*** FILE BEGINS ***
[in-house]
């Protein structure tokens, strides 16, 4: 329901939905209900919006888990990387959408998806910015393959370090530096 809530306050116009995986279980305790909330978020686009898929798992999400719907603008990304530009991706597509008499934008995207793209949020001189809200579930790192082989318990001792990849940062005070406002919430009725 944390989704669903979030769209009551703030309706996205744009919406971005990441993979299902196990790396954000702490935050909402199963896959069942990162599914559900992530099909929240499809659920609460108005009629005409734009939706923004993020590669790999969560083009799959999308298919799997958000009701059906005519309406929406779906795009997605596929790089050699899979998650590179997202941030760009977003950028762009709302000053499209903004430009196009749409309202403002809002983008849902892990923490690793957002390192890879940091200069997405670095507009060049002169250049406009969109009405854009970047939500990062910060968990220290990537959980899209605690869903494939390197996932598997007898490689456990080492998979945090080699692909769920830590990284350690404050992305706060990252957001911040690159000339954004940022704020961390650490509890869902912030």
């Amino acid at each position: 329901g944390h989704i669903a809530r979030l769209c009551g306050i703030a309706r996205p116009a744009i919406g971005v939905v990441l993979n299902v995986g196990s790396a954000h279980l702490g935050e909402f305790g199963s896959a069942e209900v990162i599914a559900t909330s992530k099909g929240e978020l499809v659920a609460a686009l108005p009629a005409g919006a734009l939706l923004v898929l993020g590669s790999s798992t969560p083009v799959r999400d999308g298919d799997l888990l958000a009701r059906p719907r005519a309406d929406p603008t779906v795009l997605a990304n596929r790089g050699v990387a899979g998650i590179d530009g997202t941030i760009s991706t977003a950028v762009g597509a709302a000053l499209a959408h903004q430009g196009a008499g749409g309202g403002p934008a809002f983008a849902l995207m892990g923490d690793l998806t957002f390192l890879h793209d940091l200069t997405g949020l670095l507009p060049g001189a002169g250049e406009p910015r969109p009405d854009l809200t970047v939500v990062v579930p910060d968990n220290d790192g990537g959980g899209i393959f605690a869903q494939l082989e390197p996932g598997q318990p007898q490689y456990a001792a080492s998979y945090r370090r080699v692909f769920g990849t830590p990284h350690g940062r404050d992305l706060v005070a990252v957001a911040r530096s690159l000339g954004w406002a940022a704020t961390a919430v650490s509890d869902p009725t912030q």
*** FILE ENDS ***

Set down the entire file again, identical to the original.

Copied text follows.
[in-house]
């Protein structure tokens, strides 16, 4: 329901939905209900919006888990990387959408998806910015393959370090530096 809530306050116009995986279980305790909330978020686009898929798992999400719907603008990304530009991706597509008499934008995207793209949020001189809200579930790192082989318990001792990849940062005070406002919430009725 944390989704669903979030769209009551703030309706996205744009919406971005990441993979299902196990790396954000702490935050909402199963896959069942990162599914559900992530099909929240499809659920609460108005009629005409734009939706923004993020590669790999969560083009799959999308298919799997958000009701059906005519309406929406779906795009997605596929790089050699899979998650590179997202941030760009977003950028762009709302000053499209903004430009196009749409309202403002809002983008849902892990923490690793957002390192890879940091200069997405670095507009060049002169250049406009969109009405854009970047939500990062910060968990220290990537959980899209605690869903494939390197996932598997007898490689456990080492998979945090080699692909769920830590990284350690404050992305706060990252957001911040690159000339954004940022704020961390650490509890869902912030």
């Amino acid at each position: 329901g944390h989704i669903a809530r979030l769209c009551g306050i703030a309706r996205p116009a744009i919406g971005v939905v990441l993979n299902v995986g196990s790396a954000h279980l702490g935050e909402f305790g199963s896959a069942e209900v990162i599914a559900t909330s992530k099909g929240e978020l499809v659920a609460a686009l108005p009629a005409g919006a734009l939706l923004v898929l993020g590669s790999s798992t969560p083009v799959r999400d999308g298919d799997l888990l958000a009701r059906p719907r005519a309406d929406p603008t779906v795009l997605a990304n596929r790089g050699v990387a899979g998650i590179d530009g997202t941030i760009s991706t977003a950028v762009g597509a709302a000053l499209a959408h903004q430009g196009a008499g749409g309202g403002p934008a809002f983008a849902l995207m892990g923490d690793l998806t957002f390192l890879h793209d940091l200069t997405g949020l670095l507009p060049g001189a002169g250049e406009p910015r969109p009405d854009l809200t970047v939500v990062v579930p910060d968990n220290d790192g990537g959980g899209i393959f605690a869903q494939l082989e390197p996932g598997q318990p007898q490689y456990a001792a080492s998979y945090r370090r080699v692909f769920g990849t830590p990284h350690g940062r404050d992305l706060v005070a990252v957001a911040r530096s690159l000339g954004w406002a940022a704020t961390a919430v650490s509890d869902p009725t912030q």